In one of the major criticisms levelled at him during and after his time in office, Brian Mulroney was accused of cozying up too much to the Americans.
For some, it reached its nadir when Canada’s 18th prime minister and the 40th president of the United States – two men who took pride in their Irish roots – joined their voices proudly together in a rendition of “When Irish Eyes Are Smiling” in Quebec City on St. Patrick’s Day 21 years ago.

Canadian historian Jack Granatstein reportedly said this “public display of sucking up to [Ronald] Reagan may have been the single most demeaning moment in the entire political history of Canada’s relations with the United States.”

But for Mulroney – who a year earlier won the largest majority in Canadian electoral history – that so-called Shamrock Summit proved to be a lucky charm.

Wanting to “do something for Brian,” according to a recent account by Jeffrey Chidester, research director for presidential and special projects at the University of Virginia, Reagan ordered his officials to move on several Mulroney government files, including free trade and acid rain.

Two years later, when Reagan travelled to Ottawa and addressed Parliament, he said he had “agreed to consider” a bilateral agreement with Canada over acid rain.

It would take four years, but Reagan’s successor who served as his vice-president, George Bush, signed the Acid Rain Treaty with Mulroney in 1991.

As the 67-year-old former PM recently said: “Anyone who fails to appreciate that there is an important connection between good personal relationships among leaders and success in foreign policy understands nothing about either.” Mulroney made those remarks last month at the historic Fairmont Château Laurier in Ottawa at a dinner where he was honoured as the “greenest” prime minister in Canadian history.

The accolade certainly didn’t refer to Mulroney as being the greenest in the sense of his skill at personal diplomacy, which, in Chidester’s view, “was the only way to break the bureaucratic inertia” on such issues as acid rain.

That personal touch with Reagan and Bush, which continued after they all left office, helped Mulroney forge an almost unprecedented friendly relationship between a Canadian PM and a U.S. president.

So close that Mulroney and Bush reportedly nudged along the recent softwood lumber deal reached between Prime Minister Stephen Harper’s government and the administration of Bush’s son, the current U.S. President.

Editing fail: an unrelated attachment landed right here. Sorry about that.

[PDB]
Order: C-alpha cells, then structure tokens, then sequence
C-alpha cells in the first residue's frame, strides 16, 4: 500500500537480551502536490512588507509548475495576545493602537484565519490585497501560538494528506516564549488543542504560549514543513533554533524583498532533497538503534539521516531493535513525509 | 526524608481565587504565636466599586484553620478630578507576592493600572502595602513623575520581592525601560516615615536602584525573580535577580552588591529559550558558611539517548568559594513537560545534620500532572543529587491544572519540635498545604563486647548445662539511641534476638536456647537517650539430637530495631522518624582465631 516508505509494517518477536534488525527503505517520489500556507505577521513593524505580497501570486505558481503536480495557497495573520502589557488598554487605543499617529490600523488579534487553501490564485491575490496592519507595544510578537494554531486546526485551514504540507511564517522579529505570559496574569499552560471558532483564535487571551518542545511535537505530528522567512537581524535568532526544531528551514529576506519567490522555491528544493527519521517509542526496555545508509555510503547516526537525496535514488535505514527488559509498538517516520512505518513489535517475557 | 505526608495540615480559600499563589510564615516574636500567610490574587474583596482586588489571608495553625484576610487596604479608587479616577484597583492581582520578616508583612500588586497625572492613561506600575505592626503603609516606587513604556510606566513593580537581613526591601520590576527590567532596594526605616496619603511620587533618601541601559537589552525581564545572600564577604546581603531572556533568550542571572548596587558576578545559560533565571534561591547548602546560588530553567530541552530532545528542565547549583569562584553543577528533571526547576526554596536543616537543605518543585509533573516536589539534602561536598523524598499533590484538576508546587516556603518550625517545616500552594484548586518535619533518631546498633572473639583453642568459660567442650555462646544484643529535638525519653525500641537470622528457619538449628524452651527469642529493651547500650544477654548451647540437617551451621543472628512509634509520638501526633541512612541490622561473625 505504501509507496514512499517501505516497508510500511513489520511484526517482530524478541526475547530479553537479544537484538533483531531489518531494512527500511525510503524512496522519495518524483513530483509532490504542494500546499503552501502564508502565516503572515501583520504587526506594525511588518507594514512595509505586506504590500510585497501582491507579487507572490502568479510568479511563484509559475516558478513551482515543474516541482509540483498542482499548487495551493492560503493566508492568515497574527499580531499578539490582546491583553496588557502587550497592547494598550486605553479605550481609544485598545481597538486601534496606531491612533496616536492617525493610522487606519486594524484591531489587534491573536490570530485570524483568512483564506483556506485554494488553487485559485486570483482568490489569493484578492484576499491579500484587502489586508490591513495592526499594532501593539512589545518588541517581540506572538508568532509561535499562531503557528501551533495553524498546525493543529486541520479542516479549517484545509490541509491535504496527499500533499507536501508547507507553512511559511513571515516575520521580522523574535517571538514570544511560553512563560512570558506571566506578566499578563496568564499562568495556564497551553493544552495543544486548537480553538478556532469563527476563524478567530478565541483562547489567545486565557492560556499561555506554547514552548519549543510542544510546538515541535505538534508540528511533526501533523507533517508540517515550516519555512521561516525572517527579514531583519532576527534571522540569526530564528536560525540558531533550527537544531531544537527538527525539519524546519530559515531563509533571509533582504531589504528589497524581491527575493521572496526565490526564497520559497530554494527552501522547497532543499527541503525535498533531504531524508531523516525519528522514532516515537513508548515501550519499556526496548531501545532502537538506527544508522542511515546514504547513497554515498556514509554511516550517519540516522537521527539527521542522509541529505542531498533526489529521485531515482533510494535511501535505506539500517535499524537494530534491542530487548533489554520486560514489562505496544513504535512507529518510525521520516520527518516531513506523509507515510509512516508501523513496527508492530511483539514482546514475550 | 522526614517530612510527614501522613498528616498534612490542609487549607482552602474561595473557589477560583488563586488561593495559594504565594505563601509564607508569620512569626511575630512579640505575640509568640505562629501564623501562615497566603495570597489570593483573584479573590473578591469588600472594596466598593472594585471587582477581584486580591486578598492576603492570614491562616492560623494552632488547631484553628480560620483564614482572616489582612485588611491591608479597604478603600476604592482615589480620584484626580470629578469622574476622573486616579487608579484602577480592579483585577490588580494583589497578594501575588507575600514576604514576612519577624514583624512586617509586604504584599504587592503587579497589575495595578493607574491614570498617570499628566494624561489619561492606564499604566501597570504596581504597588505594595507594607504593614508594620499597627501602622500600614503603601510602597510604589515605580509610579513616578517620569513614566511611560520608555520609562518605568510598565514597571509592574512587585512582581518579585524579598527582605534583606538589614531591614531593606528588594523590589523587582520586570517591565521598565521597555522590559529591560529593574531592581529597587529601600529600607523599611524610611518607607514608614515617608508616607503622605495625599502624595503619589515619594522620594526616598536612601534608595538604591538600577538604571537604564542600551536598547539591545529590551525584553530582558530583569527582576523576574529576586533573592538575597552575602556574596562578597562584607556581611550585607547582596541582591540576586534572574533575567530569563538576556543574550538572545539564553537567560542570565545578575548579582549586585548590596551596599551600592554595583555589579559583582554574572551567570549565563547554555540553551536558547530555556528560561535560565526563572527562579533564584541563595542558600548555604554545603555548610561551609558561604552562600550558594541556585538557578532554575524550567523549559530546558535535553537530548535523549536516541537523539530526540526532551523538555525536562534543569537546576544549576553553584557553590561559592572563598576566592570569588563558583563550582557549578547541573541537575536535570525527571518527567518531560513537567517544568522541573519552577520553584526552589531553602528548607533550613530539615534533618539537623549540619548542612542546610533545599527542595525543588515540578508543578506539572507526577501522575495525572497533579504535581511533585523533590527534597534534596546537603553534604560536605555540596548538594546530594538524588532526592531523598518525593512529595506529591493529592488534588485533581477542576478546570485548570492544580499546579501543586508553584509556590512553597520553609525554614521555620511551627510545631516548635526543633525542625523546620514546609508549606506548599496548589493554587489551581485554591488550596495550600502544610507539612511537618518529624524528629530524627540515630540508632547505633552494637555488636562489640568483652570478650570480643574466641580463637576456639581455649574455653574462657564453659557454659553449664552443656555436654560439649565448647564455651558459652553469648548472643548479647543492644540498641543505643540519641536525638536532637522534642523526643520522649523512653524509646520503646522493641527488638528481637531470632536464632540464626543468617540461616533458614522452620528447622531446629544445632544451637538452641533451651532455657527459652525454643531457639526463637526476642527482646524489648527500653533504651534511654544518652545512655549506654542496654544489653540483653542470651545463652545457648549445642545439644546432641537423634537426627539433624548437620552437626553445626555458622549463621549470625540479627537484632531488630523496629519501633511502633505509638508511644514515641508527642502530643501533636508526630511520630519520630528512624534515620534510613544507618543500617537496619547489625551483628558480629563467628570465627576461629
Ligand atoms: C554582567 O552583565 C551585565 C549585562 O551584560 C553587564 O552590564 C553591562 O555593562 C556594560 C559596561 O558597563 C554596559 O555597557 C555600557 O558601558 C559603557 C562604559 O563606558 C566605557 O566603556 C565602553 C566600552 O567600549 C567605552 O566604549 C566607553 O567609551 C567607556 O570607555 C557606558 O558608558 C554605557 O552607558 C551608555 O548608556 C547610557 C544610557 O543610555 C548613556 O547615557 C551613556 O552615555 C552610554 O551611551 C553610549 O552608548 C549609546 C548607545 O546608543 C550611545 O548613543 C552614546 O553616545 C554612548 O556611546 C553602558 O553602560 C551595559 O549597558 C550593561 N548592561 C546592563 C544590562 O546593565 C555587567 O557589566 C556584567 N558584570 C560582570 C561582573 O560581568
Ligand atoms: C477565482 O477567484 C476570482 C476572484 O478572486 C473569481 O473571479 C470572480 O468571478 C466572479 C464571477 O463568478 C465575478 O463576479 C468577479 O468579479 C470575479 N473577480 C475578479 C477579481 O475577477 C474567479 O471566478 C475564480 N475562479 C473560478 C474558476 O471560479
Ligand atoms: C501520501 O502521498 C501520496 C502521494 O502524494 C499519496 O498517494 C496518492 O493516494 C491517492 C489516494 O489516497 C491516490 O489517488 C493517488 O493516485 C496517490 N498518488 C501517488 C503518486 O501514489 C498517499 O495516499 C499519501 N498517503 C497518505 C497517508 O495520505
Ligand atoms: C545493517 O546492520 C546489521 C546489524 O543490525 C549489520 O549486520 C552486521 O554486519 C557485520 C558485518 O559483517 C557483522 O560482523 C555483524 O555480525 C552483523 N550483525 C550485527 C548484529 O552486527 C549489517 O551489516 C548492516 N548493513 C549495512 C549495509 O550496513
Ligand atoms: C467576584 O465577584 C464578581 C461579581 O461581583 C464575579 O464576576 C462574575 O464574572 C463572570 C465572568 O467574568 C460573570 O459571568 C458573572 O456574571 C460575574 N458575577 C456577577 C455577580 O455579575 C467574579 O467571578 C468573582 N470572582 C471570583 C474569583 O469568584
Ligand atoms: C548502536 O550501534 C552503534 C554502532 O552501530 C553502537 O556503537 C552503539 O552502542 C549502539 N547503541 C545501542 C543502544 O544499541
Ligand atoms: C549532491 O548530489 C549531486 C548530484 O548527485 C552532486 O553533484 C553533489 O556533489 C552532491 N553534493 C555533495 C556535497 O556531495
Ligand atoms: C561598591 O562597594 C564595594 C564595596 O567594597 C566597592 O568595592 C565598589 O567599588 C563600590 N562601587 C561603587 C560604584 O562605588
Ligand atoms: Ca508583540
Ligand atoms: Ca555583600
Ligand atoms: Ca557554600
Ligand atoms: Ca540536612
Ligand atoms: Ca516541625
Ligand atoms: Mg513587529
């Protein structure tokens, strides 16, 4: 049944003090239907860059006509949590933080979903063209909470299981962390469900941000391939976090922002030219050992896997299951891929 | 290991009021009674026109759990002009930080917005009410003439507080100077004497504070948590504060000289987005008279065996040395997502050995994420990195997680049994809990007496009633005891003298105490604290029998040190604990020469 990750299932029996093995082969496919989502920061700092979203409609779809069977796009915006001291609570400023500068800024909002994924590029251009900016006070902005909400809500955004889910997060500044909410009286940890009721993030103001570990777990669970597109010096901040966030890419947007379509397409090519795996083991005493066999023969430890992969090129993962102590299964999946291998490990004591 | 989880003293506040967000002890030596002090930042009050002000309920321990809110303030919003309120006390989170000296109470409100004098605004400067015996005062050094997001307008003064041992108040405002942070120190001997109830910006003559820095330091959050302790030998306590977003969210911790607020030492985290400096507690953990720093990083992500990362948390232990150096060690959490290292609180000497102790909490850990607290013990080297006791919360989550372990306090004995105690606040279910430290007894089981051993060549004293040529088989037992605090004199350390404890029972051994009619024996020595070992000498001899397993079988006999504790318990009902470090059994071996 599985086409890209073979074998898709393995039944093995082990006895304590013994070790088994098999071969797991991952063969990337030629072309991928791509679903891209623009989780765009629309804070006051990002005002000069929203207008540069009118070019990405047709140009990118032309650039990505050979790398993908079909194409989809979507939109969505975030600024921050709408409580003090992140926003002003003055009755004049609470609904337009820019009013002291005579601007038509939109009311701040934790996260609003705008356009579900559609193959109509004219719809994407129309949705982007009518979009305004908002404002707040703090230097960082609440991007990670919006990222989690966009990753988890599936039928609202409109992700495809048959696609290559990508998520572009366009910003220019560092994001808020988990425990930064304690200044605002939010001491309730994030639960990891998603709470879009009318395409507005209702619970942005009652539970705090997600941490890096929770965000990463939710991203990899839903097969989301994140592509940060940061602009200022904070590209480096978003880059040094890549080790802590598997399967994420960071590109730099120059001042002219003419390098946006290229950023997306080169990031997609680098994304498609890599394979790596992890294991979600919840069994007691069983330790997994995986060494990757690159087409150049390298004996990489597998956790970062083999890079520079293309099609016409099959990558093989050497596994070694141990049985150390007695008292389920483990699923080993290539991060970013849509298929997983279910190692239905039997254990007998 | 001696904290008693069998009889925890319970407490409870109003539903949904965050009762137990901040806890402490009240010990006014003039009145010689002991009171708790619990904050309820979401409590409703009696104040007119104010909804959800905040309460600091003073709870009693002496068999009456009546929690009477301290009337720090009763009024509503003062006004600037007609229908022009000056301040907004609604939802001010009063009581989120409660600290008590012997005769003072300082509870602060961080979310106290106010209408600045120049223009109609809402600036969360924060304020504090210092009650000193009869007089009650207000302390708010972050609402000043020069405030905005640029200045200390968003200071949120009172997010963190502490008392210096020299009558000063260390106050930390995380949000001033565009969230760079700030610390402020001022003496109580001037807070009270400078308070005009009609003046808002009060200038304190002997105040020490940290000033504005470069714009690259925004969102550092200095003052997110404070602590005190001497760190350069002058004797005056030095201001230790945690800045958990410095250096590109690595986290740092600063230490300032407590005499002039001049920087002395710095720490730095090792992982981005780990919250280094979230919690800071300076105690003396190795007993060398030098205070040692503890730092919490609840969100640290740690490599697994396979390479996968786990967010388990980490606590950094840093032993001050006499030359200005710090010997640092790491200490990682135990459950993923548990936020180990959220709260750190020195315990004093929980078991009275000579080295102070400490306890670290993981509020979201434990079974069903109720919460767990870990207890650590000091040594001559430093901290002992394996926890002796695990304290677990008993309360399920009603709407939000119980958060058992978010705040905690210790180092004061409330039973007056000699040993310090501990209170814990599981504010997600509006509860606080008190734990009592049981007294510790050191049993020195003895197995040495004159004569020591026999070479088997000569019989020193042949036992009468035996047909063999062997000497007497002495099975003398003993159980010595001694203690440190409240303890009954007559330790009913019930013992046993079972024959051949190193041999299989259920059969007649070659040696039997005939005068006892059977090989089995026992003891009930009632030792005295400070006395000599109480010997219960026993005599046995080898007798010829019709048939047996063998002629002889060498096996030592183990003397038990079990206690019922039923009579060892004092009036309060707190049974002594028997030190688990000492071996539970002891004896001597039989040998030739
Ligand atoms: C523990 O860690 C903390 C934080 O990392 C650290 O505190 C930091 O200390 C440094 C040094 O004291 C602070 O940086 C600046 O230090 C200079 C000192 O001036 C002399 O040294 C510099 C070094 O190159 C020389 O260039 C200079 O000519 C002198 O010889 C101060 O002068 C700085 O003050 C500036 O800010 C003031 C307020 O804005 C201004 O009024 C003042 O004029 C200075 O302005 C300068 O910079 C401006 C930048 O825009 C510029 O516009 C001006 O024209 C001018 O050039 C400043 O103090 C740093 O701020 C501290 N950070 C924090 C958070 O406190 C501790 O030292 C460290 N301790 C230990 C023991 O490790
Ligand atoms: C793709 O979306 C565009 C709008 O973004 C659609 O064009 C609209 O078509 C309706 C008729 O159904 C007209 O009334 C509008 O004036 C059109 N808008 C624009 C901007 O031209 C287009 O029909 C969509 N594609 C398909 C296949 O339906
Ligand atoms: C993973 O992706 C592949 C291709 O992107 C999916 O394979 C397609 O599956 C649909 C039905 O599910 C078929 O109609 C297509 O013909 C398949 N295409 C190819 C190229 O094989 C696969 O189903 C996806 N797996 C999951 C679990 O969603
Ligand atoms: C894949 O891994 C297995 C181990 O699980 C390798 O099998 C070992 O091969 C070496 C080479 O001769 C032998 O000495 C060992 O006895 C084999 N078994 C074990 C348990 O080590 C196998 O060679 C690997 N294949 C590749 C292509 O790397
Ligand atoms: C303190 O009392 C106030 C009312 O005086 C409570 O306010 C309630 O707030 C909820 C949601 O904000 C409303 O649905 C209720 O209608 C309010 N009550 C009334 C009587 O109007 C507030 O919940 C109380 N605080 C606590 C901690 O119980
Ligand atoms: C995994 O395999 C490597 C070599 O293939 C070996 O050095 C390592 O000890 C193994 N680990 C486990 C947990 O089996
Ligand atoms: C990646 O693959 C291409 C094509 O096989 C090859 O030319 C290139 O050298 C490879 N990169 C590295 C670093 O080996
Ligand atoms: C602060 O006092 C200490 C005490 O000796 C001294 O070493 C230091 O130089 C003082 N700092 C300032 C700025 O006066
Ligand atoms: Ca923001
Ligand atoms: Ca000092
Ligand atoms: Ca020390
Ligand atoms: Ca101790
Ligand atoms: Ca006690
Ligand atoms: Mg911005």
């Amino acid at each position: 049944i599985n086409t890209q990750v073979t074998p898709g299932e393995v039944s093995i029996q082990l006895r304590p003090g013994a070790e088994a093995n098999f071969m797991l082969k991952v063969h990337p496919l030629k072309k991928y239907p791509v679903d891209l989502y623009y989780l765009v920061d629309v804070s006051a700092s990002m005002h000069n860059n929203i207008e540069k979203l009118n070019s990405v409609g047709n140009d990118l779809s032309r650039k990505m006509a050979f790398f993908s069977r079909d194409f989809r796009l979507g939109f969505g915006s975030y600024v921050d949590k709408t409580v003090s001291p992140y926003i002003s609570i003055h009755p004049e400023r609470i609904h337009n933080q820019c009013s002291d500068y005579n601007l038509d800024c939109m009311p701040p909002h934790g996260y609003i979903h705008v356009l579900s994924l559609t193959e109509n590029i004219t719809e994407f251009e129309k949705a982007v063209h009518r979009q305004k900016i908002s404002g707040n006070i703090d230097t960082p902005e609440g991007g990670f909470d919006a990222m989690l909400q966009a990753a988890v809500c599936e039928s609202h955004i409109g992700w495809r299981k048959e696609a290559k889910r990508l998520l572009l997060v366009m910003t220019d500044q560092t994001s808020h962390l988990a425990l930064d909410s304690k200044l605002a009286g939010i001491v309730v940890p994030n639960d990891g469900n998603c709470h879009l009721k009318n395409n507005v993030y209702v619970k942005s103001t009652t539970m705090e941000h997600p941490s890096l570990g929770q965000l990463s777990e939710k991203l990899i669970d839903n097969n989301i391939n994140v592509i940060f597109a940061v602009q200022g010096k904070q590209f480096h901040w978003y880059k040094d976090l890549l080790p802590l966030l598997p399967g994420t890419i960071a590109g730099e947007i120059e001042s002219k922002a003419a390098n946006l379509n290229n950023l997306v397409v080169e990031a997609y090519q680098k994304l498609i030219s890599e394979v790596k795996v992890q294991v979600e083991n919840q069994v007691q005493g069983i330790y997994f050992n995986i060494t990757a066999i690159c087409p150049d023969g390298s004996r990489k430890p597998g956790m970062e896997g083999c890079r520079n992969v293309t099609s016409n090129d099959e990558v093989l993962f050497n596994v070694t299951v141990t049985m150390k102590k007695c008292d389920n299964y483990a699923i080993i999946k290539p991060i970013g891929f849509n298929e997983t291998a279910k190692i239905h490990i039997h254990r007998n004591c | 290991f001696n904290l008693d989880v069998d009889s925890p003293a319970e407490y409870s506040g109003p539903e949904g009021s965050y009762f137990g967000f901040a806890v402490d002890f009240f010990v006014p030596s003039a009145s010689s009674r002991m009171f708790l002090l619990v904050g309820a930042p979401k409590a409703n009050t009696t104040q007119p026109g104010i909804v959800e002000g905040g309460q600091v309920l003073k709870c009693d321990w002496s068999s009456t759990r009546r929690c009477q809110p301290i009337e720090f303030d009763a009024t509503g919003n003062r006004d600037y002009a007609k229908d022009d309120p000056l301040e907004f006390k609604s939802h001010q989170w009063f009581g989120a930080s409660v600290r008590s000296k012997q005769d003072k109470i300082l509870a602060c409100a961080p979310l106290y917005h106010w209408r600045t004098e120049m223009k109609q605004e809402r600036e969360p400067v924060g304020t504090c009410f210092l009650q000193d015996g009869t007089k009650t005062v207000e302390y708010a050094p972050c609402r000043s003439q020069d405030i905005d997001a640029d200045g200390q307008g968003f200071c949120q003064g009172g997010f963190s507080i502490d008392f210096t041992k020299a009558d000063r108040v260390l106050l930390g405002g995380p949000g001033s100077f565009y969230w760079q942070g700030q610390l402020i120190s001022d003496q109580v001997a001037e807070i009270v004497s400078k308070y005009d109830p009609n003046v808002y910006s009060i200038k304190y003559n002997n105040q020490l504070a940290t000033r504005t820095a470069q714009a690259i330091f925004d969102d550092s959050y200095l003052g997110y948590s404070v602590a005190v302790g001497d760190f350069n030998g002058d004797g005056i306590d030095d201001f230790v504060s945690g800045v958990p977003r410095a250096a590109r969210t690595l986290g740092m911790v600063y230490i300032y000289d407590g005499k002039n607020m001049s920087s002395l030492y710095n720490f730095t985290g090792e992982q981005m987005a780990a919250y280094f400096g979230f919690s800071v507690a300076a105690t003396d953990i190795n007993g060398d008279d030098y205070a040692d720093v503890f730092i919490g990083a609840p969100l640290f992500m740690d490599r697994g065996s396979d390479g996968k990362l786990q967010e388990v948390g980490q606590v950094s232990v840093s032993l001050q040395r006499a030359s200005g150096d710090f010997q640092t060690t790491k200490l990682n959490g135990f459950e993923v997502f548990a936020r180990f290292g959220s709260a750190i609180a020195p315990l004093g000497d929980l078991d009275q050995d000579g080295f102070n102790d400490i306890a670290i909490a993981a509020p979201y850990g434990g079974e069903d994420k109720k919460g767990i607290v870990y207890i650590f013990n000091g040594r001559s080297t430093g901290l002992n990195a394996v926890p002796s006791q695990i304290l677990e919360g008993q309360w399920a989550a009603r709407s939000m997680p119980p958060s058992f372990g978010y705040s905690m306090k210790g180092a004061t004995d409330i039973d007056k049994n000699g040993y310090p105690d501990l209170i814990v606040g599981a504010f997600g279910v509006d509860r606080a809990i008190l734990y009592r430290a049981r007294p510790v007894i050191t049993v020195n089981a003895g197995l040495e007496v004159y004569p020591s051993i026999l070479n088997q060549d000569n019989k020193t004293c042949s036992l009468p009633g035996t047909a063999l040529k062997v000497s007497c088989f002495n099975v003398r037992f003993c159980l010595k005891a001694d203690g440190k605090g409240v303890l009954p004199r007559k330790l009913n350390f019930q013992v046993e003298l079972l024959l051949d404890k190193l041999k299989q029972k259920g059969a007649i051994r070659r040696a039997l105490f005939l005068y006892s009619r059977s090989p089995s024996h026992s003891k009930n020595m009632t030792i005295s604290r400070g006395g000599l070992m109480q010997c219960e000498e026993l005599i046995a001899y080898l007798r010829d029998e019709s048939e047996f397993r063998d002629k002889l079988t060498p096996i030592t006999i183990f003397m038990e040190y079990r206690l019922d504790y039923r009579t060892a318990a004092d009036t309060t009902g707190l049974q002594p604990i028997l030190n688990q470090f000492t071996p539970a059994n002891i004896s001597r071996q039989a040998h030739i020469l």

So warm has Mulroney’s relationship been with his former American counterparts that the boy from Baie Comeau became the first foreigner to attend a state funeral and eulogize an American head state, as Mulroney did for Reagan two years ago.

And it is partly through that rapport with Reagan – especially on the environmental front – that Tory-blue Mulroney earned the greenest-PM distinction.

Last year, Corporate Knights, a Toronto-based magazine focused on corporate responsibility and distributed to Globe and Mail subscribers, asked 12 people – 10 environmentalists, a former federal environment minister (Sheila Copps) and a historian (McGill University’s Desmond Morton) – to identify Canada’s most environmentally friendly PM.

Five of the dozen chose Mulroney, with the late Pierre Elliott Trudeau – perhaps the more likely choice, given his well-known (and well-documented) love for canoeing trips in the wilderness -in second place with three votes.

“I almost fell off my chair when Mulroney’s name started popping up,” says Toby Heaps, the 29-year-old editor-in-chief of Corporate Knights, who helped organize the Earth Week Gala Dinner that paid tribute to the former PM – an event originally scheduled to take place last year but was postponed when Mulroney fell gravely ill as a result of a severe attack of pancreatitis following lung surgery.

Among those who endorsed him for the green award was Elizabeth May, who recently announced that she would step down as executive director of the Sierra Club of Canada in June. Citing his accomplishments in an interview with The Canadian Press, May presented Mulroney’s environmental record as sans pareil when compared to his prime ministerial successors.

In addition to the acid-rain treaty that reduced sulphur emissions in eastern North America, he was one of the first world leaders to sign the United Nations Framework Convention on Climate Change – a forerunner to the Kyoto Protocol – at the 1992 Earth Summit in Rio – and among the first to sign the UN Convention on Biological Diversity to slow the extinction of species.

During Mulroney’s almost nine years in office, Canada hosted a conference in 1987 that led to the landmark Montreal Protocol to protect the ozone layer; a $3-billion Green Plan (never fully implemented) was created to commit the federal government to specific environmental targets; and the National Round Table on Environment and the Economy and the Winnipeg-based International Institute for Sustainable Development were established.

Other accomplishments, as cited by Corporate Knights, include the implementation of both the Canadian Environmental Assessment Act and the Canadian Environmental Protection Act; the creation of eight national parks; strategies to protect the Arctic and to clean up the Great Lakes and St. Lawrence River; funding to improve water and sewage services on all reserves; and a sustainable agriculture initiative.

And, Mulroney made Lucien Bouchard, the first federal environment minister to serve on the influential planning and priorities committee of Cabinet.

Partisanship and other criticisms of Mulroney’s years in office aside, that’s an impressive legacy – a point comedian Rick Mercer, who spoke at the recent tribute dinner – echoed when he said there are only two words separating “greatest” from “greenest.”